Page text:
Natural gas futures action remained choppy midweek, with prices falling in sympathy with a broader decline in commodities early in the session rather than in response to major swings in supply and demand. Aided by a bit of technical resistance, the September Nymex gas futures contract settled Wednesday at $4.059/MMBtu, off 3.0 cents day/day. October slid 3.2 cents to $4.071.
At A Glance:
- U.S. EIA reports an on-target 49 Bcf injection into natural gas storage inventories for the week ending Aug. 6
- Cash softens; Transco starts work in Texas
- Weather forecasts remain intact
Spot gas prices also declined across much of the country. However, big gains continued in the Northeast and parts of California, sending NGI’s Spot Gas National Avg. up another 3.0 cents to $4.145.
With the likely peak of summer underway across the United States, natural gas prices in both the futures and cash markets alike have been well supported above the $4.00 mark. However, strong winds at the beginning of this week, along with a dip in liquefied natural gas (LNG) demand, have kept cash prices from gaining much additional momentum.
The absence of further upside in the spot market has spilled into futures price action, according to EBW Analytics Group. How long the “deadlock” lasts, it said, could depend on continued shifts in weather forecasts as well as Thursday’s government storage report.
As for the latest weather outlooks, models have not deviated much in showing cooler temperatures arriving this weekend and lingering through the early part of next week. Part of the expected cooldown is to come from Tropical Storm Fred, which on the forecast track was expected to be near or over Hispaniola late Wednesday, according to the National Hurricane Center (NHC).
Fred would likely move near the Turks and Caicos Islands and the southeastern Bahamas on Thursday and near or north of the northern coast of central Cuba on Friday, the NHC said. A U.S. landfall is expected near South Florida over the weekend, likely as a tropical storm. From there, it could move along the Gulf Coast into the Southeast Monday and Tuesday.
“Fred is still expected to remain below hurricane strength but could delay LNG cargoes and weaken production slightly in the Gulf of Mexico,” said NatGasWeather.
The lower demand that could result from Fred’s arrival would provide at least some relief to a gas market that’s become increasingly jittery over supply levels ahead of winter. U.S. storage inventories are struggling to refill this injection season, as robust power burns and strong export demand have left little gas left to replenish stocks.
Last week, the Energy Information Administration (EIA) reported the smallest build of the traditional injection season, a modest 13 Bcf. Ahead of this week’s report, scheduled to be released at 10:30 a.m. ET Thursday, estimates were pointing to a larger injection in the range of 38 Bcf to 58 Bcf.
The build would compare with last year’s same week injection of 55 Bcf, according to EIA. The five-year average injection is 42 Bcf.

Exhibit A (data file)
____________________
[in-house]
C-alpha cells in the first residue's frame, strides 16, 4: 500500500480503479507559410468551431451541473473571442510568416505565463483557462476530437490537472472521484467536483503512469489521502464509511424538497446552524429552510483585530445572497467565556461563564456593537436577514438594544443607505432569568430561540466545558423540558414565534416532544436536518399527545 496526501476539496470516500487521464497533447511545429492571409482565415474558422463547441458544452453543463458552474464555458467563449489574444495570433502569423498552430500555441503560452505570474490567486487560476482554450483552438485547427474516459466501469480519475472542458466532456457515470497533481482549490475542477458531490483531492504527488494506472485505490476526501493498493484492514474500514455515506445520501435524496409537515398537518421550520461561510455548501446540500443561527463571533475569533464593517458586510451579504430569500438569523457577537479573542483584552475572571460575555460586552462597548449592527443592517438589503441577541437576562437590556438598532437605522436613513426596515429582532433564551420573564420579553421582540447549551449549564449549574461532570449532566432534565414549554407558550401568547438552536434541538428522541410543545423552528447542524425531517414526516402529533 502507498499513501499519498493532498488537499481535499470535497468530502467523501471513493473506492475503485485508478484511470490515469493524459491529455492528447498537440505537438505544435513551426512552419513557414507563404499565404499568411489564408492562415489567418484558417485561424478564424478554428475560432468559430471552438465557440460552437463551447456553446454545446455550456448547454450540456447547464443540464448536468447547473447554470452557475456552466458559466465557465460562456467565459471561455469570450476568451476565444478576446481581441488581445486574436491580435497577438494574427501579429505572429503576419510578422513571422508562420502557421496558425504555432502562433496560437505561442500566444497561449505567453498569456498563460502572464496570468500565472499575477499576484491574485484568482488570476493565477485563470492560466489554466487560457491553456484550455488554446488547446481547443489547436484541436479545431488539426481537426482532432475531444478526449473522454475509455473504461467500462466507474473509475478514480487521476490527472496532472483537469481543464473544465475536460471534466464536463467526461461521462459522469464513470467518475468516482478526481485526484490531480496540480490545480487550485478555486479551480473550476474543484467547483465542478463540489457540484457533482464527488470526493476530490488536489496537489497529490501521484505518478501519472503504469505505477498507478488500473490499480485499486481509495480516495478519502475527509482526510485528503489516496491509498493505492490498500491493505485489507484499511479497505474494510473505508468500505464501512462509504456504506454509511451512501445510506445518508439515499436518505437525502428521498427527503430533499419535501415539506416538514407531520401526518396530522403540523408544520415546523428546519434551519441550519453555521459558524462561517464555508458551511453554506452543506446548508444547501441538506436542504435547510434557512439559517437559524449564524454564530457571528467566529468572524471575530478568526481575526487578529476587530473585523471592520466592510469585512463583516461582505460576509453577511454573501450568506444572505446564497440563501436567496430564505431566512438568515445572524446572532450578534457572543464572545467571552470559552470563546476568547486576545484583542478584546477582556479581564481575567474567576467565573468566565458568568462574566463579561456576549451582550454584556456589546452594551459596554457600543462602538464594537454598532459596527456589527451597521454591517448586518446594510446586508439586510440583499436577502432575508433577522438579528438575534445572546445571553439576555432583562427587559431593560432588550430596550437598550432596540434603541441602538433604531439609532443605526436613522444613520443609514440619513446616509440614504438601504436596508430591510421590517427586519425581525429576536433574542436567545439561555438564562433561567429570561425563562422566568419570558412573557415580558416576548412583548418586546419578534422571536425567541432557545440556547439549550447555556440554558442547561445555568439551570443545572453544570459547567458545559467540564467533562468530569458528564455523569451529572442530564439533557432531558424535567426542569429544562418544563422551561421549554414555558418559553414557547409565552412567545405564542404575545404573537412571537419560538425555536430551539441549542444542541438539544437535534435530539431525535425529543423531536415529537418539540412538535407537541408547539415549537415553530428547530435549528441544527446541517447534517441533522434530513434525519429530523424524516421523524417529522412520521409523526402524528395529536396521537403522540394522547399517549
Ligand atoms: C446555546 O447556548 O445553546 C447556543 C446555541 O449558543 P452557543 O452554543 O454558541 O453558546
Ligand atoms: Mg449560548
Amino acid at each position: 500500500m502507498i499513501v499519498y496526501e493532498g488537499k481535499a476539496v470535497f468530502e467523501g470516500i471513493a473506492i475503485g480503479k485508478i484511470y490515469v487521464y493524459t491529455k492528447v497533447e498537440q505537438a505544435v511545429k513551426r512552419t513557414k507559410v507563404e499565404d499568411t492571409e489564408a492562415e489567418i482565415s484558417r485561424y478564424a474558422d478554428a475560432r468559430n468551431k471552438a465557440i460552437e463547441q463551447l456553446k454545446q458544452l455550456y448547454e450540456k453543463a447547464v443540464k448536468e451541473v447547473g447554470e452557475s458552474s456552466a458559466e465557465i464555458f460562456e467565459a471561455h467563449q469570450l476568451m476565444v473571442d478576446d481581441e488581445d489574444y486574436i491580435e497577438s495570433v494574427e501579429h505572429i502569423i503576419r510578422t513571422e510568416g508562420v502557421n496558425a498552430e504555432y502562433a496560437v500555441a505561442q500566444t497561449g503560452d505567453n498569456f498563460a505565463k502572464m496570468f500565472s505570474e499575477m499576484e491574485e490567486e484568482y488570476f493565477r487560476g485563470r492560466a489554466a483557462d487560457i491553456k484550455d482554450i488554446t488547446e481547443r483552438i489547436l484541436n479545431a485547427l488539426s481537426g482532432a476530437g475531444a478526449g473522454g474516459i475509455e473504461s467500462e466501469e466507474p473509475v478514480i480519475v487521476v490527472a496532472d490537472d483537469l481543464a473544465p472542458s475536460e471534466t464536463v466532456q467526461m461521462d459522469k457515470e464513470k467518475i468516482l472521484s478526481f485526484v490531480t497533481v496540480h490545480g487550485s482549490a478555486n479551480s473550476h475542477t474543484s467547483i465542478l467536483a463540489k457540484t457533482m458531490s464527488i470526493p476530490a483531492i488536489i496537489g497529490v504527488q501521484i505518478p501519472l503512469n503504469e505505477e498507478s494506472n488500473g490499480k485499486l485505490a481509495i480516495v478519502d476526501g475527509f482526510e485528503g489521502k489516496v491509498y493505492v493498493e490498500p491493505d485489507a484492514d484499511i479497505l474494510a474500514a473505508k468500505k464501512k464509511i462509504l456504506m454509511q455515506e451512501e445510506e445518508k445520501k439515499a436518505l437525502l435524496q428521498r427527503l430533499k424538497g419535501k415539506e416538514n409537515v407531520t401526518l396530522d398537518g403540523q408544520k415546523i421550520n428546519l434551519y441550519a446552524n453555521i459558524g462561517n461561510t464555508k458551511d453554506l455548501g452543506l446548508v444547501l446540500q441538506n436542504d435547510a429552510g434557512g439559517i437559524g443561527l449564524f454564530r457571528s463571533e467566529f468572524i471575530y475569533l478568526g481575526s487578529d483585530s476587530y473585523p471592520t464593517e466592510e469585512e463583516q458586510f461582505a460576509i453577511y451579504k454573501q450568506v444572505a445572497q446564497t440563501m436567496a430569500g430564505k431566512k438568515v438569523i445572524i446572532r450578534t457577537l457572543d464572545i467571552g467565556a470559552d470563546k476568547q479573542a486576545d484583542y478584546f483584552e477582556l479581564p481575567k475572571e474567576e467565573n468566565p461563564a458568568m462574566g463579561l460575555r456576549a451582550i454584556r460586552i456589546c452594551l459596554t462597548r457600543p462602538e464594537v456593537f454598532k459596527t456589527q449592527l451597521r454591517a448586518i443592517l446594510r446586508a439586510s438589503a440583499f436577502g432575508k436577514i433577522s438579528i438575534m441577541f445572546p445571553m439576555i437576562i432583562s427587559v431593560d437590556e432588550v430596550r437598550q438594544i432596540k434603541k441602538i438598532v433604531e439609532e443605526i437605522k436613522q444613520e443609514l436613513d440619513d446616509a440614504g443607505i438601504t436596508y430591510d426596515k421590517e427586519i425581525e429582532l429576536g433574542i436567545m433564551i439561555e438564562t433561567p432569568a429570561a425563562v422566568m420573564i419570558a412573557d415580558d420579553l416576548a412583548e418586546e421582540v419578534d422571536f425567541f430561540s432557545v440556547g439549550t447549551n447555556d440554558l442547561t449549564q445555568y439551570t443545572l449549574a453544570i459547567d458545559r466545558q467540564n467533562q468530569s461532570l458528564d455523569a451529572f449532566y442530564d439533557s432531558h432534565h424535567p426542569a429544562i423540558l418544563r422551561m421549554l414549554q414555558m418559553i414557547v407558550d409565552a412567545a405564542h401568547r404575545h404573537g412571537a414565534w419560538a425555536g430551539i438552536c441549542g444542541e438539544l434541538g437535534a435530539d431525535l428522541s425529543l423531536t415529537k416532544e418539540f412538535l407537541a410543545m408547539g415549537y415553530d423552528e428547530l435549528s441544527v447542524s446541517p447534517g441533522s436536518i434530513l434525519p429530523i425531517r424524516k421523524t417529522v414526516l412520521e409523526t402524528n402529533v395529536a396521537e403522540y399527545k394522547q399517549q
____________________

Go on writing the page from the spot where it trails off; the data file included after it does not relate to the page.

A Bloomberg survey of nine analysts produced a range of injection estimates from 38 Bcf to 58 Bcf, with a median build of 47 Bcf. Reuters polled 16 analysts, whose estimates were in a tighter range and had a median injection of 49 Bcf. NGI modeled a 53 Bcf build.
Bespoke Weather Services, which projected a 51 bcf build, said its estimate is higher than the five-year average but tight on a weather-adjusted basis. The firm noted that there was very low demand last week.
“It is next week’s number that will show the loosening, with risk being higher than our current 22 Bcf,” Bespoke said. “Expect choppy price action to continue in the near term.”
Spot gas prices were overwhelmingly lower on Wednesday despite intense heat continuing across the country. The decline could be because of strong wind penetration, particularly along the Gulf Coast.
Though winds were expected to die down by Friday, wind generation is currently robust, lowering the need for gas to produce electricity. Carthage next-day gas fell 10.0 cents to $3.820, and Henry Hub slipped 4.5 cents to $4.065.
Meanwhile, Transcontinental Gas Pipe Line Co. (Transco) is set to begin work Thursday on the Mainline A Pipe Replacement project. This would require a line outage in Zone 2 from Station 30 to 35A10 and is expected to last until Aug. 27.
Operating conditions from this event require Transco to restrict flow from the Wharton-Tres P M/L, Spanish Camp, Koonce #1, Cross Creek Ranch, Katy Atmos, Katy Exxon Sun, Katy Enstor, White Oak Bayou, North Milton and Bammel Exchange locations. However, depending on progress, some pipeline segments may return to service prior to the end of the event.
Wood Mackenzie analysts estimated the possible impact of about 300 MMcf/d in East Texas.
Prices across Appalachia also were lower day/day. Tenn Zone 4 200L cash was down 7.5 cents to $3.765.
Western U.S. pricing hubs were mostly lower, but Southern California prices strengthened further amid the scorching conditions and heightened need for power imports. SoCal Citygate jumped 39.0 cents to $7.480.
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